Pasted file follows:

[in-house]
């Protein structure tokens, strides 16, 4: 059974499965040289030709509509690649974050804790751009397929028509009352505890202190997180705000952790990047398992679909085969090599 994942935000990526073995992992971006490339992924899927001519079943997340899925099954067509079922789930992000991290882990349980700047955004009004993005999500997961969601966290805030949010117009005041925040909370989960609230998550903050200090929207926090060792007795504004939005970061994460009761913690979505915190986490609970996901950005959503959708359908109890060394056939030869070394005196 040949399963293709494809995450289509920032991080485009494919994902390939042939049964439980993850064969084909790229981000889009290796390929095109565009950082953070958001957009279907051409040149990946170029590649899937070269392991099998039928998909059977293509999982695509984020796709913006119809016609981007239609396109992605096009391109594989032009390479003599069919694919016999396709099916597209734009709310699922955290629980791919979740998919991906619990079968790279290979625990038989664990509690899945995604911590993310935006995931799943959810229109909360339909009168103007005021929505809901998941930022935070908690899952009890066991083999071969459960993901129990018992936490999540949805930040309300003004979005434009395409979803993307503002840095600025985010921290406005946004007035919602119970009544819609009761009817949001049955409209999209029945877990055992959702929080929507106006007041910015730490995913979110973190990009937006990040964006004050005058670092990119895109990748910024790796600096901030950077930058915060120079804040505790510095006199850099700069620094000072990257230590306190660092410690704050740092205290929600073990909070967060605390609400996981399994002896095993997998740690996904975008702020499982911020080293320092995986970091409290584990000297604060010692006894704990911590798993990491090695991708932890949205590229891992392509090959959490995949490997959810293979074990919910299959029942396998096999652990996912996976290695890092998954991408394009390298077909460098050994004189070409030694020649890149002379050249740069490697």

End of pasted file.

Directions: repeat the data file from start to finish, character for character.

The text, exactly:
[in-house]
């Protein structure tokens, strides 16, 4: 059974499965040289030709509509690649974050804790751009397929028509009352505890202190997180705000952790990047398992679909085969090599 994942935000990526073995992992971006490339992924899927001519079943997340899925099954067509079922789930992000991290882990349980700047955004009004993005999500997961969601966290805030949010117009005041925040909370989960609230998550903050200090929207926090060792007795504004939005970061994460009761913690979505915190986490609970996901950005959503959708359908109890060394056939030869070394005196 040949399963293709494809995450289509920032991080485009494919994902390939042939049964439980993850064969084909790229981000889009290796390929095109565009950082953070958001957009279907051409040149990946170029590649899937070269392991099998039928998909059977293509999982695509984020796709913006119809016609981007239609396109992605096009391109594989032009390479003599069919694919016999396709099916597209734009709310699922955290629980791919979740998919991906619990079968790279290979625990038989664990509690899945995604911590993310935006995931799943959810229109909360339909009168103007005021929505809901998941930022935070908690899952009890066991083999071969459960993901129990018992936490999540949805930040309300003004979005434009395409979803993307503002840095600025985010921290406005946004007035919602119970009544819609009761009817949001049955409209999209029945877990055992959702929080929507106006007041910015730490995913979110973190990009937006990040964006004050005058670092990119895109990748910024790796600096901030950077930058915060120079804040505790510095006199850099700069620094000072990257230590306190660092410690704050740092205290929600073990909070967060605390609400996981399994002896095993997998740690996904975008702020499982911020080293320092995986970091409290584990000297604060010692006894704990911590798993990491090695991708932890949205590229891992392509090959959490995949490997959810293979074990919910299959029942396998096999652990996912996976290695890092998954991408394009390298077909460098050994004189070409030694020649890149002379050249740069490697």